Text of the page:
• The ACCC’s decision to block the merger between TPG Telecom and Vodafone was derided by the financial sector and saw TPG’s share price fall heavily. The ACCC seems to be believe that TPG will recommence the construction of their 4G and 5G networks as a standalone entity even after this was cancelled earlier in 2019. The decision is expected to be appealed, as was that of QR National, which ensures Telstra remains in the box seat for growth as its competitors focus remains elsewhere.
  • It was reported during the month that APRA and the RBA are considering alternate strategies to revive the struggling lending market and spurring the major banks to open their wallets for borrowers once again. We understand the RBA/APRA are considering reducing the 7.25% benchmark rate which banks are required to use to determine the serviceability of the loans they provide. At this stage it is believed a 0.5% reduction to 6.75% is likely, given the muted outlook for interest rates around the world, which could potentially release 5% more capital to all borrowers.
  • The economic news around the world was mixed, with Australian unemployment increasing to 5.2%, from 5.0%; however the major drive was an increase in those looking for work by 0.2%. US Core Inflation remained steady at 2.1% whilst housing starts recovered growing 5.7% month on month suggesting consumer sentiment is improving. Neither was enough to see monetary policy move, with both the US Federal Reserve and RBA on hold. Things are also looking up in Europe, where inflation hit 1.7%, GDP growth was revised to a positive 0.4% reading as Germany and Italy returned to growth and Spain pushed ahead following their election.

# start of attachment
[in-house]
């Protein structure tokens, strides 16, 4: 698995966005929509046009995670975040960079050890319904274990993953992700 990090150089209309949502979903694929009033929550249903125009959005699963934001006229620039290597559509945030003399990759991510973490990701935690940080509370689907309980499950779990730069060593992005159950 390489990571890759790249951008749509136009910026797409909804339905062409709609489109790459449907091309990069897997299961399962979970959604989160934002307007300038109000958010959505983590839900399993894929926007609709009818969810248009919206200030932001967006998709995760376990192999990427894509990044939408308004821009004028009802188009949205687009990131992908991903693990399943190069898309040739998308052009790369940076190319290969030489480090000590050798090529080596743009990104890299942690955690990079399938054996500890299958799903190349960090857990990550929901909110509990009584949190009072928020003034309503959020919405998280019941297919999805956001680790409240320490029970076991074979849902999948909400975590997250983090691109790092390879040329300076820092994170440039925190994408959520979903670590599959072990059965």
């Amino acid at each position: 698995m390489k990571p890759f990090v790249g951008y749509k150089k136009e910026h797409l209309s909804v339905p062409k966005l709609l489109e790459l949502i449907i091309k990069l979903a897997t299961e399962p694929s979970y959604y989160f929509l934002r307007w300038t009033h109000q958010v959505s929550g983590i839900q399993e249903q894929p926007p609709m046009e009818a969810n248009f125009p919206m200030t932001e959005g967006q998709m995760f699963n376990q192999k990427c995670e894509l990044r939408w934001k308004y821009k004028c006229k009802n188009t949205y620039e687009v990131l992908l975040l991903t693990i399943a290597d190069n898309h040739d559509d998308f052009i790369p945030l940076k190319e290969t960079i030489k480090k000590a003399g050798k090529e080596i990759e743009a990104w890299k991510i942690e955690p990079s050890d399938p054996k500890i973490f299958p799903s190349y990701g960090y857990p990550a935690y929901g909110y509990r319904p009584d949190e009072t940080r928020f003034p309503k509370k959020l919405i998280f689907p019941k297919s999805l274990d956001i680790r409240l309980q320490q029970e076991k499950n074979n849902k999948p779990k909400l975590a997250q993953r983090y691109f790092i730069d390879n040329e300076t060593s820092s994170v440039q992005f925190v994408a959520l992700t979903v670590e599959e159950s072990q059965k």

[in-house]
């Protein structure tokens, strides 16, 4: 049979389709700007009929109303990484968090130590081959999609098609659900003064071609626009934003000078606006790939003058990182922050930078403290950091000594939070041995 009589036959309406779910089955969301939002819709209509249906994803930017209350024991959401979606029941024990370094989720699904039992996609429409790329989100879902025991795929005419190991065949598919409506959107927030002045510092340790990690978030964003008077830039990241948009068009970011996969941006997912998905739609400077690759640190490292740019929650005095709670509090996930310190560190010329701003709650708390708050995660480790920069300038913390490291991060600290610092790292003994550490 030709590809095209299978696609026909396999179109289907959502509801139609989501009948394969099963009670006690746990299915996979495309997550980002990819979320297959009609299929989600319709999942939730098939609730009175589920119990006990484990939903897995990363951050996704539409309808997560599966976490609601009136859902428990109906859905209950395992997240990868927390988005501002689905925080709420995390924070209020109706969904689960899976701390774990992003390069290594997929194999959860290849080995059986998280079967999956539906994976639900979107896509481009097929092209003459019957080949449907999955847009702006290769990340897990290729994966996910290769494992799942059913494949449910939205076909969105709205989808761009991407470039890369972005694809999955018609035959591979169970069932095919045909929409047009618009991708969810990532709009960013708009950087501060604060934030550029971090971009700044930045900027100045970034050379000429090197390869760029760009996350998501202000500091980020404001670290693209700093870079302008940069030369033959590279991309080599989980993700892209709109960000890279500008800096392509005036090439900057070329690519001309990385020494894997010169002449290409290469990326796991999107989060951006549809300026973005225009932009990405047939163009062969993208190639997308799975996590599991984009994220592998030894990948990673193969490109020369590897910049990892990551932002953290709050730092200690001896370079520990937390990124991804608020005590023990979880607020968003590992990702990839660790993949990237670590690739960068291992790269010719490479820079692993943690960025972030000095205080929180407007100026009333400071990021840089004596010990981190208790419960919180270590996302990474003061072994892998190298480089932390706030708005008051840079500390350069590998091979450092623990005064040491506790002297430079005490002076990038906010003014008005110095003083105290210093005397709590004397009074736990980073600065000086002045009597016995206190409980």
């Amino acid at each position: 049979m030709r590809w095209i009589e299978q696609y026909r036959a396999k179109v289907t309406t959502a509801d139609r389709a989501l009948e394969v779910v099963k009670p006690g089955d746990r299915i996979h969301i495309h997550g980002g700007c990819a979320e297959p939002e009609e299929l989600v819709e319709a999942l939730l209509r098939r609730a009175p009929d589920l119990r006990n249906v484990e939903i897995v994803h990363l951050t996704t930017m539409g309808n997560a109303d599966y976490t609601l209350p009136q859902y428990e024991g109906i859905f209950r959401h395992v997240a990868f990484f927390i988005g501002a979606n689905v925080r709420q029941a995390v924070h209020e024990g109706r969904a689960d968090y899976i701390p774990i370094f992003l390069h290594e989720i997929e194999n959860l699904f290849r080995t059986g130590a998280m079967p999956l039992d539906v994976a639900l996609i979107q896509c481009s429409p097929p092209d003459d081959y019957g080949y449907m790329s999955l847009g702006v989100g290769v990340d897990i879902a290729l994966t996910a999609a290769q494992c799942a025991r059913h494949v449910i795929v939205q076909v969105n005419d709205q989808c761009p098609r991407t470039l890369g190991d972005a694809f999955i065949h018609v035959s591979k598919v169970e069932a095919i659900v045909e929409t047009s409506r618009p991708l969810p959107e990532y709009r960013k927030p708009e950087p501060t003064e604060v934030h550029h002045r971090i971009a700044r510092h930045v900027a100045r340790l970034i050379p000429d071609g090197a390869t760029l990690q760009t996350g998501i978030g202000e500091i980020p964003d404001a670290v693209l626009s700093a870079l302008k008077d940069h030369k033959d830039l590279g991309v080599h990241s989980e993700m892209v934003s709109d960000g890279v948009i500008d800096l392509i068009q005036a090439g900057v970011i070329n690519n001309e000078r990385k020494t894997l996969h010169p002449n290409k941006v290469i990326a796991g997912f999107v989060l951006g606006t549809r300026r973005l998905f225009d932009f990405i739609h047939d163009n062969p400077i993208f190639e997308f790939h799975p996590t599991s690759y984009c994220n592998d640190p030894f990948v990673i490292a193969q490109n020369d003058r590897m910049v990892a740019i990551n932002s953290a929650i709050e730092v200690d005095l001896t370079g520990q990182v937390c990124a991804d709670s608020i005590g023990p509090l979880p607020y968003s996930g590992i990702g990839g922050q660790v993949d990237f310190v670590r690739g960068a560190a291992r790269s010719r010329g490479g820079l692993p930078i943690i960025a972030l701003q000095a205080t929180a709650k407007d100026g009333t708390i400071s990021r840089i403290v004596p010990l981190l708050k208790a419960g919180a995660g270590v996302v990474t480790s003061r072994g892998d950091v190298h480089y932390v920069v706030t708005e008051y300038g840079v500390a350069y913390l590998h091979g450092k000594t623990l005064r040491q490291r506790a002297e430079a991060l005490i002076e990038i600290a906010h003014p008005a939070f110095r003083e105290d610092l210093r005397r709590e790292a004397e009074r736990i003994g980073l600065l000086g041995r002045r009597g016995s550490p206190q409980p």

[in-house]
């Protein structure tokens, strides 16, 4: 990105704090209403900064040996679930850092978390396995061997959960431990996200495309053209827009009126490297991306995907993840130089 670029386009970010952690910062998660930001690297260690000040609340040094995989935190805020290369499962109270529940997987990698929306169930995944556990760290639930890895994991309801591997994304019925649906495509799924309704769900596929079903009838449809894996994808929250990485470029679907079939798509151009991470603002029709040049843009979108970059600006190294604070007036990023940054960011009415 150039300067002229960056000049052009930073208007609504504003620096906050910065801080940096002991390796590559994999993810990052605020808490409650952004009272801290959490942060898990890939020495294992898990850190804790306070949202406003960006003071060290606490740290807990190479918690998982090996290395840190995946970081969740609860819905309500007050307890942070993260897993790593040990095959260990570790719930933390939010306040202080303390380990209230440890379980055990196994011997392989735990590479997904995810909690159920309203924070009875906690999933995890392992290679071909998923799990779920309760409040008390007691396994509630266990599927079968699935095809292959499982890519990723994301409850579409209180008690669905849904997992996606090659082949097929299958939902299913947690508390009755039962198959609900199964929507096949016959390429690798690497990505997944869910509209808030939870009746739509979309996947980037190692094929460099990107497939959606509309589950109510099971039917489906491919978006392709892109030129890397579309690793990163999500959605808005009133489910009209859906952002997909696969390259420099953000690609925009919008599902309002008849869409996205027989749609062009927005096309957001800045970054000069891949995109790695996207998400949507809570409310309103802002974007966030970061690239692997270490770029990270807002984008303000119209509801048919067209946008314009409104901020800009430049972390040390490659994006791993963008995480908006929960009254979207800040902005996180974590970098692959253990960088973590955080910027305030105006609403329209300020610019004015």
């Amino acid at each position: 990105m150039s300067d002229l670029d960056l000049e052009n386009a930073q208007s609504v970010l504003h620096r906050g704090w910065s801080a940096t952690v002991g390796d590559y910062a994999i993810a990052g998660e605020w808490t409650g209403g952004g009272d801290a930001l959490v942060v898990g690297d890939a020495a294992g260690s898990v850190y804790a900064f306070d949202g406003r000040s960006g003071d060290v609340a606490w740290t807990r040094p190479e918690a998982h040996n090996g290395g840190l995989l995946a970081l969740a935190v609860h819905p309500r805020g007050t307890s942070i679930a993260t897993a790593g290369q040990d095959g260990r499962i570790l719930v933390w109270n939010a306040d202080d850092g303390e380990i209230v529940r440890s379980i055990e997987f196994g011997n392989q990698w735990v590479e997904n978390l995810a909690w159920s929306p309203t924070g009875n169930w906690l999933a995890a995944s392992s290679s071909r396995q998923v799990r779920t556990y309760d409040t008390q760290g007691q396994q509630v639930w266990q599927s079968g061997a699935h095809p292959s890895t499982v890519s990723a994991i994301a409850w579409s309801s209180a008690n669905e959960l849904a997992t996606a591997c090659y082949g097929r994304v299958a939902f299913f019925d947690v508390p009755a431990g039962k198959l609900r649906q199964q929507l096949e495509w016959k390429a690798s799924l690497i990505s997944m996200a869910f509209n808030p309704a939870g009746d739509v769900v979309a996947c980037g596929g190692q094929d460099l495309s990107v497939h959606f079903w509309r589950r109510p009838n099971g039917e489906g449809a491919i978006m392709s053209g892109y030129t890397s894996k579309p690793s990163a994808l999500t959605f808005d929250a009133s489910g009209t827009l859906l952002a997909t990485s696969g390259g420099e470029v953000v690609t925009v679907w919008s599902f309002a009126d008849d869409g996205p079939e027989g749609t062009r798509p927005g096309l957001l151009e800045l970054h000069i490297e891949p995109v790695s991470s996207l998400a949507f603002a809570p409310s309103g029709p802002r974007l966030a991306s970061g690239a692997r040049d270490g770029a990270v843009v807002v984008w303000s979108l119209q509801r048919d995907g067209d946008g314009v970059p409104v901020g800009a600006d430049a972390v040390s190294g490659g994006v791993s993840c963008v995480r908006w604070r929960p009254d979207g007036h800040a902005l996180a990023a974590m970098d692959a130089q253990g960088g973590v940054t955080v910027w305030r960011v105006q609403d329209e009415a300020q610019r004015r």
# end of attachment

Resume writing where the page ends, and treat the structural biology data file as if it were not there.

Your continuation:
• The US-China trade war continued to escalate with the US proceeding with an increase in tariffs to 25% for some $200bn worth of imported Chinese goods. The banning of Huawei began filtering into the country’s largest Tech stocks with the likes of Google no longer willing to operate on its platform or utilise its products. As expected, the trade war is actually hurting US businesses, with farmers in particular being hit by weaker exports, resulting in a recent aid package being announced. Like most, we don’t believe the US President’s tweets are particularly helpful to markets, but agree that much needed pressure is being placed on China’s history in relation to intellectual property and foreign competitors. Tariffs and subsidies are of course not uncommon, it is when they are one sided that it becomes an issue.
  • We aren’t sure about you, but whilst we value some of the input provided by the likes of Invest Smart and Intelligent Investor, it seems the product pushing has moved to another level in the post Royal Commission world. We must have counted three invitations from Alan Kohler regarding an investment in a new ‘Ethical ETF’. Interestingly the Paul Clitheroe-backed Invest Smart recently purchased Kohler’s Constant Investor business, and are now launching any number of in-house investment opportunities. As always, we suggest proceeding with caution.
  • UK PM Theresa May stepped down, after putting years of effort into finalizing Britain’s exit from the EU. Her timing to take over the leadership couldn’t have been worse with her own party playing hard ball on any level of negotiations with the EU and basically costing her career. Boris Johnson, the likely replacement is pro-Brexit, however, it is still to be seen whether any agreement can be made before the Halloween deadline.